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April 1976


First in a series dealing with seven deadly character defects

WHAT is pride? It is always named first of the seven deadly character defects--but what does it have to do with sobriety? And what can I do about it?

The dictionary tags it "an excessively high opinion of oneself; arrogance." We are not speaking of legitimate pride, in doing well whatever we ought to be doing. Pride in the alcoholic is a distorted opinion of oneself. Since it is a spiritual quality, it starts and festers within, and therefore a balance must be found without.

Usually, only alcoholics are beaten down enough to go outside for help. Most earth people never know the desolation of the defeated alcoholic. They have not been forced to look into themselves fully, because they do not have the same terminal need. Whatever self-love they have may never be altered.

The alcoholic, on the other hand, has been slugged often and forced to face facts. This is one key to AA progress--eyes are opened and can begin to see. (We are not the only defeated ones. Some others, non-alcoholics, suffer defeat and dig their way upward. But we should remember the Preamble, stick to the primary task, and leave those others to people better qualified to attend them.)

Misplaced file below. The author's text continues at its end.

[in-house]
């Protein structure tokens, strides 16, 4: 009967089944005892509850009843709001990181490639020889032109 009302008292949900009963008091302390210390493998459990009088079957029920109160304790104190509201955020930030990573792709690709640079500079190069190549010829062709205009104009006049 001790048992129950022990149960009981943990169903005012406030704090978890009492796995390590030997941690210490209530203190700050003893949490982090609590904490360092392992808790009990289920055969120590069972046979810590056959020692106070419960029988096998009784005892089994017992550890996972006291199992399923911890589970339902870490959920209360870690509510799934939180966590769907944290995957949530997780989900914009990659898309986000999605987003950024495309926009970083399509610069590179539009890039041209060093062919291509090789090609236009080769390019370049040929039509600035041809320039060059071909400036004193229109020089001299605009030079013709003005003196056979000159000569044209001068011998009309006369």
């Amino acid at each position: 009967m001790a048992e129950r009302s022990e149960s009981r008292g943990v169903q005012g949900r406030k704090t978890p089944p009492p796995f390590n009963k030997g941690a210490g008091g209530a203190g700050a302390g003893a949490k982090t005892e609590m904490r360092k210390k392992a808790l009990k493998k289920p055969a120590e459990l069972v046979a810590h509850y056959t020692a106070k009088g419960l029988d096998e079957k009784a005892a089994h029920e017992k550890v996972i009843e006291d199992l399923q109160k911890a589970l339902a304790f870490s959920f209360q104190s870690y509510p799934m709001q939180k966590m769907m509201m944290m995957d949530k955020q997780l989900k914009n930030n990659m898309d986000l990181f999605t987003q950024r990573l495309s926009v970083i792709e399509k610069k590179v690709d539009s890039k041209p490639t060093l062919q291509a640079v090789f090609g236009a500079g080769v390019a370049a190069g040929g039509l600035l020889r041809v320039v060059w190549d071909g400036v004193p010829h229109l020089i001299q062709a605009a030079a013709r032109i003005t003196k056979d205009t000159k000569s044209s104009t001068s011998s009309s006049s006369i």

Bill W. says in the "Twelve and Twelve" (page 50) that "pride. . .is the basic breeder of most human difficulties, the chief block to true progress. . . When the satisfaction of our instincts. . .becomes the sole object of our lives, then pride steps in to justify our excesses." Certainly, pride is inseparable from the emotional storms that racked us; it has been a basic cause of suffering everywhere since time began. To escape it, we must look for the absolute opposite--humility.

In the Grapevine (June 1961), Bill said that one could attain "humility for today" only by steering a middle course between "the bog of guilt and rebellion" on one side and the opposite path strewn with the fool's-gold coins of pride. Bill points out that "a constant inventory. . .is always in order." Back to the Tenth Step. It's wonderful how the Steps keep popping up. Once again, we are pushed toward living them, one day at a time. This is a perfect way to diminish pride, first and deadliest of the seven character defects.

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